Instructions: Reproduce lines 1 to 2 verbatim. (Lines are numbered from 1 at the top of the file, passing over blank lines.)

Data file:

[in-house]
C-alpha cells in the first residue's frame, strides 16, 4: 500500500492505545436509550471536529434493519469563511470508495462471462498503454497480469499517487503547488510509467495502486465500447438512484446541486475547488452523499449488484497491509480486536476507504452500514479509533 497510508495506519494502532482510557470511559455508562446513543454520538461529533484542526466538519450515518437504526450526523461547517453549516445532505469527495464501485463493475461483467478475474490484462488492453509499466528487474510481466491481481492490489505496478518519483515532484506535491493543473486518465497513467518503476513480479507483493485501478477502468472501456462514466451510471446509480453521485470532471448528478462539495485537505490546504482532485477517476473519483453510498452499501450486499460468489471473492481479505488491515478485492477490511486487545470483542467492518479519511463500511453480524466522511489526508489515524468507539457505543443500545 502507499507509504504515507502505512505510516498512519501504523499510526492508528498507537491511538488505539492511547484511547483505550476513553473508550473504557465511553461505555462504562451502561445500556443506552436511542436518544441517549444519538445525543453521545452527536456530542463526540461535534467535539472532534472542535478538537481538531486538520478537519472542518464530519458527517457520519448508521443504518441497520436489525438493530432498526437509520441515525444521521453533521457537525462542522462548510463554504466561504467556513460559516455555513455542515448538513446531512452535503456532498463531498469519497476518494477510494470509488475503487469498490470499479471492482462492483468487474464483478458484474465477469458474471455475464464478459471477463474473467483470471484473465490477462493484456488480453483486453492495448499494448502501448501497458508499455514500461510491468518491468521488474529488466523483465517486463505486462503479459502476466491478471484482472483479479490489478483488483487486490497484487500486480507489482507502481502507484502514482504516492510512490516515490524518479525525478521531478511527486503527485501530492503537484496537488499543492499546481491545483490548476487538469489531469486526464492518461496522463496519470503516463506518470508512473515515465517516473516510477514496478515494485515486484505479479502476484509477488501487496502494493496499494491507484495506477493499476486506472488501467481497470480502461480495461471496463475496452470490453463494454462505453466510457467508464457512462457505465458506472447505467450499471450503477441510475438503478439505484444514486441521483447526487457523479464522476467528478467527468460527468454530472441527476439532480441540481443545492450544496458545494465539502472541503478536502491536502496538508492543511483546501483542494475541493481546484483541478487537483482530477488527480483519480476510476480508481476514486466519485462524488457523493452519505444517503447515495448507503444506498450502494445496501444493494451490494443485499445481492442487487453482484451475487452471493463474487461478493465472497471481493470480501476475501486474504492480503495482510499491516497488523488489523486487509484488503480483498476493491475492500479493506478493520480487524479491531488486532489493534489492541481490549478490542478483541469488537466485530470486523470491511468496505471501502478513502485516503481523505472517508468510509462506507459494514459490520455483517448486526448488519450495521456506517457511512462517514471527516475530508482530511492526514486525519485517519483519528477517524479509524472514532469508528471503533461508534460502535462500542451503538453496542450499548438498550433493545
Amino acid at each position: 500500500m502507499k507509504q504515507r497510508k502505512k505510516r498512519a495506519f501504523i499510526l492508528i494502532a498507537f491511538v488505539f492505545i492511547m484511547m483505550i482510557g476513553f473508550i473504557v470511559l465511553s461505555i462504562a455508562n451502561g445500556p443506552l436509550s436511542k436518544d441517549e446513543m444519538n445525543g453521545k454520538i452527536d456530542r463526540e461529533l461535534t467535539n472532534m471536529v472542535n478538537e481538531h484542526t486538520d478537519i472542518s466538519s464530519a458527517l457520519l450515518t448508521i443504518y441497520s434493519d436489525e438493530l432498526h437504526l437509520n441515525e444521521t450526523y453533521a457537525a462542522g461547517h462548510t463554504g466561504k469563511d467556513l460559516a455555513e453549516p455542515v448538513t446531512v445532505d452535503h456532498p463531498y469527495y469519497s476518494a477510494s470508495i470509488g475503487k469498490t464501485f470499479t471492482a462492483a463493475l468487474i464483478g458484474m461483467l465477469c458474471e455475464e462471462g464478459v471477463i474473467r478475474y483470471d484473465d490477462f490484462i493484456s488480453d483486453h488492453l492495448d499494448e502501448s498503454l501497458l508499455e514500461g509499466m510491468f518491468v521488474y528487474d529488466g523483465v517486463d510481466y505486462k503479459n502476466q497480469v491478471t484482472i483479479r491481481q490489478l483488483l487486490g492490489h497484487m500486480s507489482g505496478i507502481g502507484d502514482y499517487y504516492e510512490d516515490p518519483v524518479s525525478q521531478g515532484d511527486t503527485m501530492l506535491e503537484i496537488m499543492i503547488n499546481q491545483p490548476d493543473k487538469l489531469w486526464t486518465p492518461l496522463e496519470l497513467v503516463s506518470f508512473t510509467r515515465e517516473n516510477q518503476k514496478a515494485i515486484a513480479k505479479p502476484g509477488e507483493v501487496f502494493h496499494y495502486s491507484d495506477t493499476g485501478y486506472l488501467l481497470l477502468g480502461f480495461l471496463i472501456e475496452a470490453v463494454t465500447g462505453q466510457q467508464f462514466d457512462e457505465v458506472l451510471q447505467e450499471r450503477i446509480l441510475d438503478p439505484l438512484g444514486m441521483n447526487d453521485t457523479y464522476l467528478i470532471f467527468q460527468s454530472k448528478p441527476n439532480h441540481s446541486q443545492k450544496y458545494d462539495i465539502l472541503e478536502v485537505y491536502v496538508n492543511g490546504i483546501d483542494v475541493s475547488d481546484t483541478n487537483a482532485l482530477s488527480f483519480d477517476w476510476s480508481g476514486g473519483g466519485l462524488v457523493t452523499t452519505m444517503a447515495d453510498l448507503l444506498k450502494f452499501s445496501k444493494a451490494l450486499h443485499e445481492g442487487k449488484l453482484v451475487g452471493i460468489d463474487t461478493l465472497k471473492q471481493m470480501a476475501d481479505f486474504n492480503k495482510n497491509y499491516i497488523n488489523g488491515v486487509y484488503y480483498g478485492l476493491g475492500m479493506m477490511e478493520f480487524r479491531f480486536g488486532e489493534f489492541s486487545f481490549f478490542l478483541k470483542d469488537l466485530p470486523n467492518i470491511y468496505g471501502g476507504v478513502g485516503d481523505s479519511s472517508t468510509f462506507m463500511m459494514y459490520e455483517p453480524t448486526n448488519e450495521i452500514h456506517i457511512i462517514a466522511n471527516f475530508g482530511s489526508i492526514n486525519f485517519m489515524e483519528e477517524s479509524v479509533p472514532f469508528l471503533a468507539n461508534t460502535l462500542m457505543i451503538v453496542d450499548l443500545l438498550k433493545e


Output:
[in-house]
C-alpha cells in the first residue's frame, strides 16, 4: 500500500492505545436509550471536529434493519469563511470508495462471462498503454497480469499517487503547488510509467495502486465500447438512484446541486475547488452523499449488484497491509480486536476507504452500514479509533 497510508495506519494502532482510557470511559455508562446513543454520538461529533484542526466538519450515518437504526450526523461547517453549516445532505469527495464501485463493475461483467478475474490484462488492453509499466528487474510481466491481481492490489505496478518519483515532484506535491493543473486518465497513467518503476513480479507483493485501478477502468472501456462514466451510471446509480453521485470532471448528478462539495485537505490546504482532485477517476473519483453510498452499501450486499460468489471473492481479505488491515478485492477490511486487545470483542467492518479519511463500511453480524466522511489526508489515524468507539457505543443500545 502507499507509504504515507502505512505510516498512519501504523499510526492508528498507537491511538488505539492511547484511547483505550476513553473508550473504557465511553461505555462504562451502561445500556443506552436511542436518544441517549444519538445525543453521545452527536456530542463526540461535534467535539472532534472542535478538537481538531486538520478537519472542518464530519458527517457520519448508521443504518441497520436489525438493530432498526437509520441515525444521521453533521457537525462542522462548510463554504466561504467556513460559516455555513455542515448538513446531512452535503456532498463531498469519497476518494477510494470509488475503487469498490470499479471492482462492483468487474464483478458484474465477469458474471455475464464478459471477463474473467483470471484473465490477462493484456488480453483486453492495448499494448502501448501497458508499455514500461510491468518491468521488474529488466523483465517486463505486462503479459502476466491478471484482472483479479490489478483488483487486490497484487500486480507489482507502481502507484502514482504516492510512490516515490524518479525525478521531478511527486503527485501530492503537484496537488499543492499546481491545483490548476487538469489531469486526464492518461496522463496519470503516463506518470508512473515515465517516473516510477514496478515494485515486484505479479502476484509477488501487496502494493496499494491507484495506477493499476486506472488501467481497470480502461480495461471496463475496452470490453463494454462505453466510457467508464457512462457505465458506472447505467450499471450503477441510475438503478439505484444514486441521483447526487457523479464522476467528478467527468460527468454530472441527476439532480441540481443545492450544496458545494465539502472541503478536502491536502496538508492543511483546501483542494475541493481546484483541478487537483482530477488527480483519480476510476480508481476514486466519485462524488457523493452519505444517503447515495448507503444506498450502494445496501444493494451490494443485499445481492442487487453482484451475487452471493463474487461478493465472497471481493470480501476475501486474504492480503495482510499491516497488523488489523486487509484488503480483498476493491475492500479493506478493520480487524479491531488486532489493534489492541481490549478490542478483541469488537466485530470486523470491511468496505471501502478513502485516503481523505472517508468510509462506507459494514459490520455483517448486526448488519450495521456506517457511512462517514471527516475530508482530511492526514486525519485517519483519528477517524479509524472514532469508528471503533461508534460502535462500542451503538453496542450499548438498550433493545